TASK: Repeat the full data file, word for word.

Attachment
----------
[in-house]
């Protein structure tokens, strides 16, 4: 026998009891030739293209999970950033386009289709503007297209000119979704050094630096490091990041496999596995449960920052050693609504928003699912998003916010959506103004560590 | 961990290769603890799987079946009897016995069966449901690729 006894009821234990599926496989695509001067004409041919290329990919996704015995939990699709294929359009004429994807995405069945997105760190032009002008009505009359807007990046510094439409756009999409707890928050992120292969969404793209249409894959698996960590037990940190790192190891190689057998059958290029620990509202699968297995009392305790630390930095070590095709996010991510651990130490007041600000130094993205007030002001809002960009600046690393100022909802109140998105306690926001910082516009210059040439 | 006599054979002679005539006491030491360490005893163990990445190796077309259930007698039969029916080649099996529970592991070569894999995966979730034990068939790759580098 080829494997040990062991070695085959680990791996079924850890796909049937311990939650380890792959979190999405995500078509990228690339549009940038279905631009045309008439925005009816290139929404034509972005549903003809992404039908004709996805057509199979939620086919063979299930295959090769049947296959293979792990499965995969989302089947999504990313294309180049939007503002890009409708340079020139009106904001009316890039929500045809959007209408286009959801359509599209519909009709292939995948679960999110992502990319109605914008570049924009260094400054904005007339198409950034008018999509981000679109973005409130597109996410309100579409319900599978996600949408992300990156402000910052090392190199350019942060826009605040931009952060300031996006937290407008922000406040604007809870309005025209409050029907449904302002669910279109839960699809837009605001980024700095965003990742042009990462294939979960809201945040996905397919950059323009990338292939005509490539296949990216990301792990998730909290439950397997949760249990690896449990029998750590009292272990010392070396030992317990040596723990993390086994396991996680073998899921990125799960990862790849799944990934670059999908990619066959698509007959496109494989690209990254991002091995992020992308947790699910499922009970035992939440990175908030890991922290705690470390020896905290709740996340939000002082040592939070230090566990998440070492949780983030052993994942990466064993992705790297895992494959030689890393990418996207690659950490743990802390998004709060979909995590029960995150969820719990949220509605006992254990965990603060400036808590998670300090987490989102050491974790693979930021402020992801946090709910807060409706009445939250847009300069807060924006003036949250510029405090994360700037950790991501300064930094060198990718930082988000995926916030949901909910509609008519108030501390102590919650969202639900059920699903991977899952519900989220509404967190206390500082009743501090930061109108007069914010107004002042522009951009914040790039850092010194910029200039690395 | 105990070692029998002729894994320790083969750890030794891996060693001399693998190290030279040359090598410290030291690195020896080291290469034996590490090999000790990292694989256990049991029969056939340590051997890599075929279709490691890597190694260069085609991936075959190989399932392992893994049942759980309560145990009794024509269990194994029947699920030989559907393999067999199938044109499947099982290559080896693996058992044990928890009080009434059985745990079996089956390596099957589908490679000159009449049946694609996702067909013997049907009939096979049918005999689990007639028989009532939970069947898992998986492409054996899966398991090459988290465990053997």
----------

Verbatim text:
[in-house]
């Protein structure tokens, strides 16, 4: 026998009891030739293209999970950033386009289709503007297209000119979704050094630096490091990041496999596995449960920052050693609504928003699912998003916010959506103004560590 | 961990290769603890799987079946009897016995069966449901690729 006894009821234990599926496989695509001067004409041919290329990919996704015995939990699709294929359009004429994807995405069945997105760190032009002008009505009359807007990046510094439409756009999409707890928050992120292969969404793209249409894959698996960590037990940190790192190891190689057998059958290029620990509202699968297995009392305790630390930095070590095709996010991510651990130490007041600000130094993205007030002001809002960009600046690393100022909802109140998105306690926001910082516009210059040439 | 006599054979002679005539006491030491360490005893163990990445190796077309259930007698039969029916080649099996529970592991070569894999995966979730034990068939790759580098 080829494997040990062991070695085959680990791996079924850890796909049937311990939650380890792959979190999405995500078509990228690339549009940038279905631009045309008439925005009816290139929404034509972005549903003809992404039908004709996805057509199979939620086919063979299930295959090769049947296959293979792990499965995969989302089947999504990313294309180049939007503002890009409708340079020139009106904001009316890039929500045809959007209408286009959801359509599209519909009709292939995948679960999110992502990319109605914008570049924009260094400054904005007339198409950034008018999509981000679109973005409130597109996410309100579409319900599978996600949408992300990156402000910052090392190199350019942060826009605040931009952060300031996006937290407008922000406040604007809870309005025209409050029907449904302002669910279109839960699809837009605001980024700095965003990742042009990462294939979960809201945040996905397919950059323009990338292939005509490539296949990216990301792990998730909290439950397997949760249990690896449990029998750590009292272990010392070396030992317990040596723990993390086994396991996680073998899921990125799960990862790849799944990934670059999908990619066959698509007959496109494989690209990254991002091995992020992308947790699910499922009970035992939440990175908030890991922290705690470390020896905290709740996340939000002082040592939070230090566990998440070492949780983030052993994942990466064993992705790297895992494959030689890393990418996207690659950490743990802390998004709060979909995590029960995150969820719990949220509605006992254990965990603060400036808590998670300090987490989102050491974790693979930021402020992801946090709910807060409706009445939250847009300069807060924006003036949250510029405090994360700037950790991501300064930094060198990718930082988000995926916030949901909910509609008519108030501390102590919650969202639900059920699903991977899952519900989220509404967190206390500082009743501090930061109108007069914010107004002042522009951009914040790039850092010194910029200039690395 | 105990070692029998002729894994320790083969750890030794891996060693001399693998190290030279040359090598410290030291690195020896080291290469034996590490090999000790990292694989256990049991029969056939340590051997890599075929279709490691890597190694260069085609991936075959190989399932392992893994049942759980309560145990009794024509269990194994029947699920030989559907393999067999199938044109499947099982290559080896693996058992044990928890009080009434059985745990079996089956390596099957589908490679000159009449049946694609996702067909013997049907009939096979049918005999689990007639028989009532939970069947898992998986492409054996899966398991090459988290465990053997």